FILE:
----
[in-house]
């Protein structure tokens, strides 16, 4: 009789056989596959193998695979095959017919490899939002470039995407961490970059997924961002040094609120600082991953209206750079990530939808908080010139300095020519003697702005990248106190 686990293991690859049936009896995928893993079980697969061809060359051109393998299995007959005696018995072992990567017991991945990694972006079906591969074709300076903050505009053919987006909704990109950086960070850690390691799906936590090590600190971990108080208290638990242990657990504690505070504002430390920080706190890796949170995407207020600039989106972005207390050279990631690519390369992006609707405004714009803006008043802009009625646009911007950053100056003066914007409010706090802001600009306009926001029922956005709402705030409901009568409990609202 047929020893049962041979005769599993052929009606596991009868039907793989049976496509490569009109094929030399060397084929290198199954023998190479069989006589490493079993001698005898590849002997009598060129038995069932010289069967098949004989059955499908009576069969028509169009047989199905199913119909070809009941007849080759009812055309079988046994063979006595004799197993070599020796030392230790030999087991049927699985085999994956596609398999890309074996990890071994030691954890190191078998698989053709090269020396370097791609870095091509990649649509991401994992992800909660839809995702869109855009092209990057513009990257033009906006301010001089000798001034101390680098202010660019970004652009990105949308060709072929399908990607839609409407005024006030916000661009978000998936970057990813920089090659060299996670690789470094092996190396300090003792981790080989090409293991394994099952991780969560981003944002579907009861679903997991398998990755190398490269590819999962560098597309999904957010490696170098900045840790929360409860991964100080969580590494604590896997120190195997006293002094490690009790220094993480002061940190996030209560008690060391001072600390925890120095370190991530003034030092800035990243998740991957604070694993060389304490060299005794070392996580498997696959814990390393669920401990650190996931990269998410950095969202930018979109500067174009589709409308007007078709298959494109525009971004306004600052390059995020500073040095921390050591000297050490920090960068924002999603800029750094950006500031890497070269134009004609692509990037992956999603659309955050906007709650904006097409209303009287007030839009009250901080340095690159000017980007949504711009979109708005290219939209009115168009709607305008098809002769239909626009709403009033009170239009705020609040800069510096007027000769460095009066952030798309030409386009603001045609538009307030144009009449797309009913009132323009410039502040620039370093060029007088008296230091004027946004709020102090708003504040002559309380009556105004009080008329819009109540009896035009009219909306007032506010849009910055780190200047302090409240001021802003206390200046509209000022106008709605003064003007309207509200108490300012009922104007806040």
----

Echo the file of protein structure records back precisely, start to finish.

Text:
[in-house]
């Protein structure tokens, strides 16, 4: 009789056989596959193998695979095959017919490899939002470039995407961490970059997924961002040094609120600082991953209206750079990530939808908080010139300095020519003697702005990248106190 686990293991690859049936009896995928893993079980697969061809060359051109393998299995007959005696018995072992990567017991991945990694972006079906591969074709300076903050505009053919987006909704990109950086960070850690390691799906936590090590600190971990108080208290638990242990657990504690505070504002430390920080706190890796949170995407207020600039989106972005207390050279990631690519390369992006609707405004714009803006008043802009009625646009911007950053100056003066914007409010706090802001600009306009926001029922956005709402705030409901009568409990609202 047929020893049962041979005769599993052929009606596991009868039907793989049976496509490569009109094929030399060397084929290198199954023998190479069989006589490493079993001698005898590849002997009598060129038995069932010289069967098949004989059955499908009576069969028509169009047989199905199913119909070809009941007849080759009812055309079988046994063979006595004799197993070599020796030392230790030999087991049927699985085999994956596609398999890309074996990890071994030691954890190191078998698989053709090269020396370097791609870095091509990649649509991401994992992800909660839809995702869109855009092209990057513009990257033009906006301010001089000798001034101390680098202010660019970004652009990105949308060709072929399908990607839609409407005024006030916000661009978000998936970057990813920089090659060299996670690789470094092996190396300090003792981790080989090409293991394994099952991780969560981003944002579907009861679903997991398998990755190398490269590819999962560098597309999904957010490696170098900045840790929360409860991964100080969580590494604590896997120190195997006293002094490690009790220094993480002061940190996030209560008690060391001072600390925890120095370190991530003034030092800035990243998740991957604070694993060389304490060299005794070392996580498997696959814990390393669920401990650190996931990269998410950095969202930018979109500067174009589709409308007007078709298959494109525009971004306004600052390059995020500073040095921390050591000297050490920090960068924002999603800029750094950006500031890497070269134009004609692509990037992956999603659309955050906007709650904006097409209303009287007030839009009250901080340095690159000017980007949504711009979109708005290219939209009115168009709607305008098809002769239909626009709403009033009170239009705020609040800069510096007027000769460095009066952030798309030409386009603001045609538009307030144009009449797309009913009132323009410039502040620039370093060029007088008296230091004027946004709020102090708003504040002559309380009556105004009080008329819009109540009896035009009219909306007032506010849009910055780190200047302090409240001021802003206390200046509209000022106008709605003064003007309207509200108490300012009922104007806040």